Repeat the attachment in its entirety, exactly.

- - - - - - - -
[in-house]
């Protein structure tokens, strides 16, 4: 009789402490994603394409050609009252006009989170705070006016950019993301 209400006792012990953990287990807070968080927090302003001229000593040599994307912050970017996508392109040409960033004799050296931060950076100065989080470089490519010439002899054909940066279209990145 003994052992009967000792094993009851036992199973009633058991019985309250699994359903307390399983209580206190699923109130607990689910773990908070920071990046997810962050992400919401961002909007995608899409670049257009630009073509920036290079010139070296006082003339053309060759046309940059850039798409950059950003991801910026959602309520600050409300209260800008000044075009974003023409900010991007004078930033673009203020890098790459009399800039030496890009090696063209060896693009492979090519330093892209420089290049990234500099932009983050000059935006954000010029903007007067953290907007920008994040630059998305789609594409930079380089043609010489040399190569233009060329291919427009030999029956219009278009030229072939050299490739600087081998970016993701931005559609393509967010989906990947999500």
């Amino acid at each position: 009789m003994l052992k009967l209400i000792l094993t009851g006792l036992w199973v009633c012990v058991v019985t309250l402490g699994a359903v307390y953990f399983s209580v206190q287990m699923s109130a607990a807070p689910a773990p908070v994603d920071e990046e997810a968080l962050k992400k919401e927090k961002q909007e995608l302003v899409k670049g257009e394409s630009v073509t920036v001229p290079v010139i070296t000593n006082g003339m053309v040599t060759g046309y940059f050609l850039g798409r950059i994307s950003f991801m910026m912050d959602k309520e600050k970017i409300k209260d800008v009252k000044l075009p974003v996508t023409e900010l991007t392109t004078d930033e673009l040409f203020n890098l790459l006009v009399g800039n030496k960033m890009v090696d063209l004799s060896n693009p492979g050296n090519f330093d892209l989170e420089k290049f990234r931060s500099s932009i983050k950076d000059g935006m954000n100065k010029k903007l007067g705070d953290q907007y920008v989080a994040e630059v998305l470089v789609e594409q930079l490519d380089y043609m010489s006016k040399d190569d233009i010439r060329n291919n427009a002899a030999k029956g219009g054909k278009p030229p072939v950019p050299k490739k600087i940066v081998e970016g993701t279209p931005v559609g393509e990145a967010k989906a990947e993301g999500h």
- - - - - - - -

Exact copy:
[in-house]
């Protein structure tokens, strides 16, 4: 009789402490994603394409050609009252006009989170705070006016950019993301 209400006792012990953990287990807070968080927090302003001229000593040599994307912050970017996508392109040409960033004799050296931060950076100065989080470089490519010439002899054909940066279209990145 003994052992009967000792094993009851036992199973009633058991019985309250699994359903307390399983209580206190699923109130607990689910773990908070920071990046997810962050992400919401961002909007995608899409670049257009630009073509920036290079010139070296006082003339053309060759046309940059850039798409950059950003991801910026959602309520600050409300209260800008000044075009974003023409900010991007004078930033673009203020890098790459009399800039030496890009090696063209060896693009492979090519330093892209420089290049990234500099932009983050000059935006954000010029903007007067953290907007920008994040630059998305789609594409930079380089043609010489040399190569233009060329291919427009030999029956219009278009030229072939050299490739600087081998970016993701931005559609393509967010989906990947999500």
């Amino acid at each position: 009789m003994l052992k009967l209400i000792l094993t009851g006792l036992w199973v009633c012990v058991v019985t309250l402490g699994a359903v307390y953990f399983s209580v206190q287990m699923s109130a607990a807070p689910a773990p908070v994603d920071e990046e997810a968080l962050k992400k919401e927090k961002q909007e995608l302003v899409k670049g257009e394409s630009v073509t920036v001229p290079v010139i070296t000593n006082g003339m053309v040599t060759g046309y940059f050609l850039g798409r950059i994307s950003f991801m910026m912050d959602k309520e600050k970017i409300k209260d800008v009252k000044l075009p974003v996508t023409e900010l991007t392109t004078d930033e673009l040409f203020n890098l790459l006009v009399g800039n030496k960033m890009v090696d063209l004799s060896n693009p492979g050296n090519f330093d892209l989170e420089k290049f990234r931060s500099s932009i983050k950076d000059g935006m954000n100065k010029k903007l007067g705070d953290q907007y920008v989080a994040e630059v998305l470089v789609e594409q930079l490519d380089y043609m010489s006016k040399d190569d233009i010439r060329n291919n427009a002899a030999k029956g219009g054909k278009p030229p072939v950019p050299k490739k600087i940066v081998e970016g993701t279209p931005v559609g393509e990145a967010k989906a990947e993301g999500h």